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DNA methylation and microRNAs in cancer

Author(s): Xiang-Quan Li | Yuan-Yuan Guo | Wei De

Journal: World Journal of Gastroenterology
ISSN 1007-9327

Volume: 18;
Issue: 9;
Start page: 882;
Date: 2012;
Original page

Keywords: Methylation gene expression | Transcriptional control | Cancer | MicroRNA | Gastric cancer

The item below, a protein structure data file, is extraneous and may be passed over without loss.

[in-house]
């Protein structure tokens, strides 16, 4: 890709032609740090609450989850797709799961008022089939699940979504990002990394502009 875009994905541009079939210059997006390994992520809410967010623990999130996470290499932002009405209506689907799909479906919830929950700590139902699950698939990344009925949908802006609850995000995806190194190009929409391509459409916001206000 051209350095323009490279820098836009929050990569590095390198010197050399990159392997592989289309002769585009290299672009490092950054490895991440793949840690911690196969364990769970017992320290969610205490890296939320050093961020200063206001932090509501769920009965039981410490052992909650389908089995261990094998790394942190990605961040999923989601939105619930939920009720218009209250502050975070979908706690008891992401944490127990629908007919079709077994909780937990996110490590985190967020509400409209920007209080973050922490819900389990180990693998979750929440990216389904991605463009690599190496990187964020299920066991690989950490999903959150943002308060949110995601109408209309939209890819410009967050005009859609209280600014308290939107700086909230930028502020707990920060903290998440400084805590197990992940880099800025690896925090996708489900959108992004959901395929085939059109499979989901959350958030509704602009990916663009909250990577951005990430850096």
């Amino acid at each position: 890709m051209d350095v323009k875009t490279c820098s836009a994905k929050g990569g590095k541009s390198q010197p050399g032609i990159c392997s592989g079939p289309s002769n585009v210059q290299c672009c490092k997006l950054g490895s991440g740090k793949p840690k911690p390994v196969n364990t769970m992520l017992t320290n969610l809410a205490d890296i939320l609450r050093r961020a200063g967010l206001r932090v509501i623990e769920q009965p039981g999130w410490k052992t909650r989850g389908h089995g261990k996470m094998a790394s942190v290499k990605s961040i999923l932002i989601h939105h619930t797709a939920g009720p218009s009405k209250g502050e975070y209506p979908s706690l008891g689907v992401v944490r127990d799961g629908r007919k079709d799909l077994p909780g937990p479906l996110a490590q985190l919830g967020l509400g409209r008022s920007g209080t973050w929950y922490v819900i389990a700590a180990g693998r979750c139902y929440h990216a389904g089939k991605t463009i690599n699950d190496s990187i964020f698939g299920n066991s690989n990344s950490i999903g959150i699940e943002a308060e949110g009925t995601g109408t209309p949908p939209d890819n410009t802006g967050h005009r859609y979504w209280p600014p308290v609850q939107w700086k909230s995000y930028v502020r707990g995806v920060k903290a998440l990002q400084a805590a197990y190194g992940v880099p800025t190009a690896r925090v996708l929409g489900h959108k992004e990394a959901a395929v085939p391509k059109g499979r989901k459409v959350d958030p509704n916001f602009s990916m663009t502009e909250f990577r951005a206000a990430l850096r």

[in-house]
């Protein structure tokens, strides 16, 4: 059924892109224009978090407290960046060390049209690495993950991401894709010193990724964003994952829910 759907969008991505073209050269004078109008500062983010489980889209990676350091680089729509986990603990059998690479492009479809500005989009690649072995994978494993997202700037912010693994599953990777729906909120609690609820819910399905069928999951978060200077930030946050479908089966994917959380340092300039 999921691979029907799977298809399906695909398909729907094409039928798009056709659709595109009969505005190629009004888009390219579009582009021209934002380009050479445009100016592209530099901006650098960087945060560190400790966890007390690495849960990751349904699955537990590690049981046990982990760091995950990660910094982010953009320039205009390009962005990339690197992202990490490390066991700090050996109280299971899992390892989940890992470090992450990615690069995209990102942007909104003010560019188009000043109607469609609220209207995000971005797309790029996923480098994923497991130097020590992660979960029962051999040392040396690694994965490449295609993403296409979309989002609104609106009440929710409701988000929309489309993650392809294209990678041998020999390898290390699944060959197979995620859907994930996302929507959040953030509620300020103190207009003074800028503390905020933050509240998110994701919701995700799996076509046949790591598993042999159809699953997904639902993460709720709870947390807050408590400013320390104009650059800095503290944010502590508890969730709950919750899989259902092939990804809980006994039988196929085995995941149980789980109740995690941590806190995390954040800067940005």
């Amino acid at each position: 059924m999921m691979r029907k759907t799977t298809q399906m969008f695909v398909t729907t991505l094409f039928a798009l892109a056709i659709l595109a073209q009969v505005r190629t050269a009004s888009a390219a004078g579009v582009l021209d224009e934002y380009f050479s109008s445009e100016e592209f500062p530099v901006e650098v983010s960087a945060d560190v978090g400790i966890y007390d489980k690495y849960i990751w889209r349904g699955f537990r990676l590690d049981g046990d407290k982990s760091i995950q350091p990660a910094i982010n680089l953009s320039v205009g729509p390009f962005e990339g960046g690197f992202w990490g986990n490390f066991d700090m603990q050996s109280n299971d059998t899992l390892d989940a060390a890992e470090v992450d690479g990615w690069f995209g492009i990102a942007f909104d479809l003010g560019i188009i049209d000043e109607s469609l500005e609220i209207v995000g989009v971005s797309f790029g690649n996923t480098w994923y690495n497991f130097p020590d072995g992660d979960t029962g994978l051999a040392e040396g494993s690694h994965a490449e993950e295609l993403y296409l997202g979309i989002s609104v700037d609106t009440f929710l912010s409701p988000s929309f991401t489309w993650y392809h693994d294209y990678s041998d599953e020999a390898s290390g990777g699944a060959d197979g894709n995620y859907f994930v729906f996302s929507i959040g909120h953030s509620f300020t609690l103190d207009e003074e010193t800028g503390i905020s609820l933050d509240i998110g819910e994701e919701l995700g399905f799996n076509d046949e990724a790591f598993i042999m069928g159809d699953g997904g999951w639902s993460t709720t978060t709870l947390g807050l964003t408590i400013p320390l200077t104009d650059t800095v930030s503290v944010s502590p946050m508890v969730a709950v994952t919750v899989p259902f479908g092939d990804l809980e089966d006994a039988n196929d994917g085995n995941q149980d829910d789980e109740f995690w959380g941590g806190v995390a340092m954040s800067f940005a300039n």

DNA methylation is a type of epigenetic modification in the human genome, which means that gene expression is regulated without altering the DNA sequence. Methylation and the relationship between methylation and cancer have been the focus of molecular biology researches. Methylation represses gene expression and can influence embryogenesis and tumorigenesis. In different tissues and at different stages of life, the level of methylation of DNA varies, implying a fundamental but distinct role for methylation. When genes are repressed by abnormal methylation, the resulting effects can include instability of that gene and inactivation of a tumor suppressor gene. MicroRNAs have some aspects in common with this regulation of gene expression. Here we reviewed the influence of gene methylation on cancer and analyzed the methods used to profile methylation. We also assessed the correlation between methylation and other epigenetic modifications and microRNAs. About 55 845 research papers have been published about methylation, and one-fifth of these are about the appearance of methylation in cancer. We conclude that methylation does play a role in some cancer types.
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